A few notes from Shabbat:
- I spent most of Shabbat with the Jewish Communty (http://www.jccjapan.or.jp), which is a thoroughly wonderful organization. What more could I ask for than egalitarian davening, home cooked Shabbat meals, and a JTS educated rabbi (who is Italian!). Davening was surprisingly small (and, interestingly, mostly men), but otherwise consistent with any Conservative shul in the US. One final note, which is that they are moving into a brand new building in a few weeks, and will be having an event with many dignitaries, including the Canadian ambassador, who is Jewish. (I will of course likely still be in the office, as it will be a Thursday night)
- One of the most interesting quotes I heard at Shabbat was "Japan is the most successful communist country," or a corollary "China is the most capitalist communist country, and Japan is the most communist capitalist country." Interesting...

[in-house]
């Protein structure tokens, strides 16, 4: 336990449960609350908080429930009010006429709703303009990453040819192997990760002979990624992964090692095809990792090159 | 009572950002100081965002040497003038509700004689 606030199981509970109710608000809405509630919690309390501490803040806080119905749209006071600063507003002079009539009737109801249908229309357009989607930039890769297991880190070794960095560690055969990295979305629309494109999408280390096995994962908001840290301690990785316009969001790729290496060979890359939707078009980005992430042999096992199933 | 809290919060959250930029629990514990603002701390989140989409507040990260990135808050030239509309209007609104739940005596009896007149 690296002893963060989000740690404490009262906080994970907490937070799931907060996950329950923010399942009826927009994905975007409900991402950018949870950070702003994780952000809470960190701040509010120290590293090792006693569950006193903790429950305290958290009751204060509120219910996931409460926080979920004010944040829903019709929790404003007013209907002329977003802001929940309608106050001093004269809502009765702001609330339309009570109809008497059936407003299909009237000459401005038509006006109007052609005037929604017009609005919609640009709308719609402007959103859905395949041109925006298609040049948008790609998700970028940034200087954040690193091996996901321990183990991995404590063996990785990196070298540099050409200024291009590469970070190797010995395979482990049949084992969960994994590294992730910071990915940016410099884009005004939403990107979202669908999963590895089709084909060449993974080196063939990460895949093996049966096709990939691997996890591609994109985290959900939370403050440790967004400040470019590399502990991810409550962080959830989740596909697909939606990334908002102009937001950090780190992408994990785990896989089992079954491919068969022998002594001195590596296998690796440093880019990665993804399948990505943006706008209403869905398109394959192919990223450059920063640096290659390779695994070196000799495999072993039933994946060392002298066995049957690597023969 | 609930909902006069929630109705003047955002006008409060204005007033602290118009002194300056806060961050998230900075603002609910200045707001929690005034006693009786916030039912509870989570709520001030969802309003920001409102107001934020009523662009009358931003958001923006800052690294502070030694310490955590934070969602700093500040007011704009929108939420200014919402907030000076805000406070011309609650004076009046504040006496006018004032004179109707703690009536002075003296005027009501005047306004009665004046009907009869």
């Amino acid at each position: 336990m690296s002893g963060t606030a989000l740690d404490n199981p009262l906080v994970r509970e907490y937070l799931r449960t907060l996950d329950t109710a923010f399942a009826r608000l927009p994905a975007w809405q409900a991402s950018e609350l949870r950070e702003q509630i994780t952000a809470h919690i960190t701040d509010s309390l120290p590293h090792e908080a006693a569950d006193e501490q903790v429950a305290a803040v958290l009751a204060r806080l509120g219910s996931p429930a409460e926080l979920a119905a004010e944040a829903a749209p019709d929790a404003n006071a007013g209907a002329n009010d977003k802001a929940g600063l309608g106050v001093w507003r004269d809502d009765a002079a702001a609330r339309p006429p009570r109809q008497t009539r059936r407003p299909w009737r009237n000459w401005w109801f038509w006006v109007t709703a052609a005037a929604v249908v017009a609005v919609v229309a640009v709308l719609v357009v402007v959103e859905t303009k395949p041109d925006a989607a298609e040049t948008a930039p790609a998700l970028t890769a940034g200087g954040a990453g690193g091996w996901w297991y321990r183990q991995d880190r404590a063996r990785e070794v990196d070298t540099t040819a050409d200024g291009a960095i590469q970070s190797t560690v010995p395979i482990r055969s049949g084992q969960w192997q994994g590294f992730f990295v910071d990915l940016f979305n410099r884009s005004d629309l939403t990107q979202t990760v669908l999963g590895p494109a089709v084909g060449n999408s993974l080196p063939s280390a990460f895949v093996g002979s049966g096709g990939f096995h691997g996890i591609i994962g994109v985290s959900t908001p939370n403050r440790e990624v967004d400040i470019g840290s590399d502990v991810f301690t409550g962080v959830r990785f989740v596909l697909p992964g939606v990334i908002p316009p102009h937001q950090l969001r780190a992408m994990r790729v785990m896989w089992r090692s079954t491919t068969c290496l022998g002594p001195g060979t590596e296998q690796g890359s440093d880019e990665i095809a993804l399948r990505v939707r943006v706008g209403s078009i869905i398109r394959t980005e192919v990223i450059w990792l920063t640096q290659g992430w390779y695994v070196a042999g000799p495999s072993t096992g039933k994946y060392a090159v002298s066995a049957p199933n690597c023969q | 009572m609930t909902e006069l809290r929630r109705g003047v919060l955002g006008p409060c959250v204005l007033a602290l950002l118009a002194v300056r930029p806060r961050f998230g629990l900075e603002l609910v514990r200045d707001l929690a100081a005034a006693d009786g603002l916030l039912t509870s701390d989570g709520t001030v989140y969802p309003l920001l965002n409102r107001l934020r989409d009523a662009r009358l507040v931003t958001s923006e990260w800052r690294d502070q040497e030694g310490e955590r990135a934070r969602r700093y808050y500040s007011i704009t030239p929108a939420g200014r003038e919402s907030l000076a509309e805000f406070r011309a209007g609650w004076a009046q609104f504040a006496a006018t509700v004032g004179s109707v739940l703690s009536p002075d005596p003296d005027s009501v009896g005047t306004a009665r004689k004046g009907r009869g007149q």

- I have now eaten at two different Trattorios, both within a 10 minute walk of my apartment, and both excellent. Wonderful (since I am much bigger fan of Italian food than Japanese food, and I am much better at discerning what is vegetarian), though I find it interesting considering I have yet to see or meet anyone from Italy in either restaurant.
- In my Shabbat walks this afternoon, I noticed that Tokyo has overpasses instead of crosswalks in several places. This allows them to have longer stretches without traffic lights, especially in places where there are not cross streets. This would be a worth addition to many cities in the US.
- No first week in Japan would be complete without a mention of a peculiarities: face masks. I've been told that the Japanese have a custom that if one is sick, one should wear a face mask. This seems less because the sick individual might catch something else and get sicker (since these are often young, otherwise healthy looking people), but more a common courtesy to spare everyone else. I'd be interested to see data as to whether this works or not.